Editor’s note

Dear Readers,

When I founded this journal four years ago, I did not have a magic 8 ball to ask whether or not this venture might be successful, how successful, or even whether it would still be here, five years down the road. I still don’t know. But what I do know is this: Thanks to readers like you, contributors like the ones featured in this issue, and our dedicated staff, we are still here. Thank you for that.

As the years have passed, my own role with the Inlandia Institute has grown from merely an Advisory Council member to the Executive Director. I love the people of Inlandia and am proud to call this place home.

A few announcements: Because of my own limited resources (time & otherwise) this journal will now be an annual, rather than quarterly, publication. This is both a fait accompli, in that it has taken me an entire year to get this new issue up, and a necessity, so that going forward we can set reasonable and relatively firm goals for publication. Thanks for your understanding.

Also, when we began this journal, we could not have anticipated that we would be partnering with the local newspaper to form a new a project, Inlandia Literary Journeys. This project includes a weekly column every Tuesday in the Press-Enterprise, an affiliated blog, and a video interview series. The videos are currently on hold as the Press gets settled into its new location, but we are planning on filming more interviews on location this coming year. To see what we’ve been up to, visit: http://localauthors.pe.com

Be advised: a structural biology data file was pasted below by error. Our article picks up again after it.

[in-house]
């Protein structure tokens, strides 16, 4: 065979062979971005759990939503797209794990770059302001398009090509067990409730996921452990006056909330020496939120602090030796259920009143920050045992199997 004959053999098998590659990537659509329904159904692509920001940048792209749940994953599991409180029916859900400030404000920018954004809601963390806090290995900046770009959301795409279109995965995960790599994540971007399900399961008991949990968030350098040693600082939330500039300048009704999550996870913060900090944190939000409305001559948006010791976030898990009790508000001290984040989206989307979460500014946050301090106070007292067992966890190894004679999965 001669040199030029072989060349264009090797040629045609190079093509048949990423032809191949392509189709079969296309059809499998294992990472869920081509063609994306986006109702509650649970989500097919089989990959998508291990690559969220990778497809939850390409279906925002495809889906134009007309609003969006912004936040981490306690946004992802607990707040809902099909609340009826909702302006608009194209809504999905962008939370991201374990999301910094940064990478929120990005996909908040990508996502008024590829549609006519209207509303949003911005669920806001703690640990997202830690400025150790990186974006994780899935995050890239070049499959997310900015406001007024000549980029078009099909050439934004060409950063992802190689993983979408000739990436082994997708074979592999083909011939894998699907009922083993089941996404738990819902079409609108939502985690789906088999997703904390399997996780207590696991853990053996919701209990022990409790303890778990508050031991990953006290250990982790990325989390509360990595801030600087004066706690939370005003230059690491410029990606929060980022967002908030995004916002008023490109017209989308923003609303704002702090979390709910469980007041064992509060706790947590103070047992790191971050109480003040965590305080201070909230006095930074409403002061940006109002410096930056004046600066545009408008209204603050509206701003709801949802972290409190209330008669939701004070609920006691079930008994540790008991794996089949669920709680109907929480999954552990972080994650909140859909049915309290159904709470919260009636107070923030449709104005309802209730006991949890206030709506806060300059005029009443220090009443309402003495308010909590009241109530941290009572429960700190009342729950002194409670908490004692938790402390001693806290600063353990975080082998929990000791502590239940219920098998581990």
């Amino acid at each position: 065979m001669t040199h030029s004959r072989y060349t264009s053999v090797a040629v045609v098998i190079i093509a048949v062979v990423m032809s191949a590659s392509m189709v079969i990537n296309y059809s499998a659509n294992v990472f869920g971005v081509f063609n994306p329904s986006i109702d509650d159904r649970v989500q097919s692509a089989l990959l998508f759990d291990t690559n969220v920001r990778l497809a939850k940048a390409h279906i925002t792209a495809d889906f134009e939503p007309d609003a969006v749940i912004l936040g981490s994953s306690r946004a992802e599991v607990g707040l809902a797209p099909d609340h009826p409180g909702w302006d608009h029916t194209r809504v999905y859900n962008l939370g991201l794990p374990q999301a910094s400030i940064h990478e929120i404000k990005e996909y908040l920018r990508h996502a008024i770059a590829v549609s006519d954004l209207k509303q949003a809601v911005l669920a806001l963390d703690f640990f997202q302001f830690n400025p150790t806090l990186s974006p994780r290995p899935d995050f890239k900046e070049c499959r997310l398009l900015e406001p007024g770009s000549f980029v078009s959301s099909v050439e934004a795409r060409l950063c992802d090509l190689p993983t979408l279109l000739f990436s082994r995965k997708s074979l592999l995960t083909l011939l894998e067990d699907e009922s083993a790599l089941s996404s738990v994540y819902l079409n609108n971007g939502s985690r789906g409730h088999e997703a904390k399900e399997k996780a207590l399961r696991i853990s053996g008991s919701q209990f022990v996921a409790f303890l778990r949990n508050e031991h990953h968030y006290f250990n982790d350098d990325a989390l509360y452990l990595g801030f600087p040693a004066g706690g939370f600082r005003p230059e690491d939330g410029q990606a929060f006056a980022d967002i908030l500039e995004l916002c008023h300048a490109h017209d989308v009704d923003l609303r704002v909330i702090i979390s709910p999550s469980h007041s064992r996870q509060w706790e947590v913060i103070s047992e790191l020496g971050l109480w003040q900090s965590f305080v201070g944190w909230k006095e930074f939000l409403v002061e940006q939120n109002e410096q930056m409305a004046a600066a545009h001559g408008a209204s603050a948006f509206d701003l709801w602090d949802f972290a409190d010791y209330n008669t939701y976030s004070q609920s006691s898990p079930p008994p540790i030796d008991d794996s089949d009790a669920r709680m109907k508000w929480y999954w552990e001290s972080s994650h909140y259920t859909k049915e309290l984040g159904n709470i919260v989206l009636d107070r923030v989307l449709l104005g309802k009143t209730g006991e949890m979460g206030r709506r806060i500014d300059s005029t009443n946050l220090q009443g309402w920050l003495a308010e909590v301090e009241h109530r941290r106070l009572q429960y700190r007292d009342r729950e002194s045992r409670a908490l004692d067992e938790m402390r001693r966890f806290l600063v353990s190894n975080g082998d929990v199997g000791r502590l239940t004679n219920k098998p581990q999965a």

Another thing: The Inlandia Literary Laureate has become an integral program of the Inlandia Institute, and I am thrilled to say that nominations are once again being accepted. To see who qualifies and for a link to the nominations form, go here.

Also, just up this week is a fun interview with me in The Review Review. As these things go, it takes a little while for interviews to go live, and already some of the information is out of date, but it should give you some insight into what we’re doing here.

Congratulations to all of the contributors in this issue, and thank you to everyone for stopping by.

Cati Porter

Call for Submissions: Special Issue on Cultural Identity in Inland Southern California

Were you or your parents born outside of the United States? Have you ever called Inland Southern California your home? Do you have a story to tell?

For this special issue, we will be featuring writers who represent the current face of Inland Southern California’s shifting cultural landscape.  We want work about your experience as a person of your particular background, and about the ways in which your cultural identity has been influenced or shaped by the varied cultures present here.

Some examples of relevant topics might be: how your family has maintained or changed cultural traditions/rituals since coming to the region, inter-cultural relationships and marriage, finding a sense of community (or lack thereof), what it was like to grow up as the child of an immigrant parent or parents, or conversely what it was like for a person of your background to parent (or grand-parent) children in this region, and/or explorations of interaction with cultures in the region, including your own.

All genres accepted – poetry, fiction, creative nonfiction, images, and hybrid works.

(*For our purposes, “Inland Southern California” is defined as any non-coastal city or area in southern California, stretching from the San Felipe Valley just east of Oceanside up to Death Valley, near the California-Nevada border, including the deserts of eastern Riverside and San Bernardino counties all the way to the Colorado River.)

Please submit here.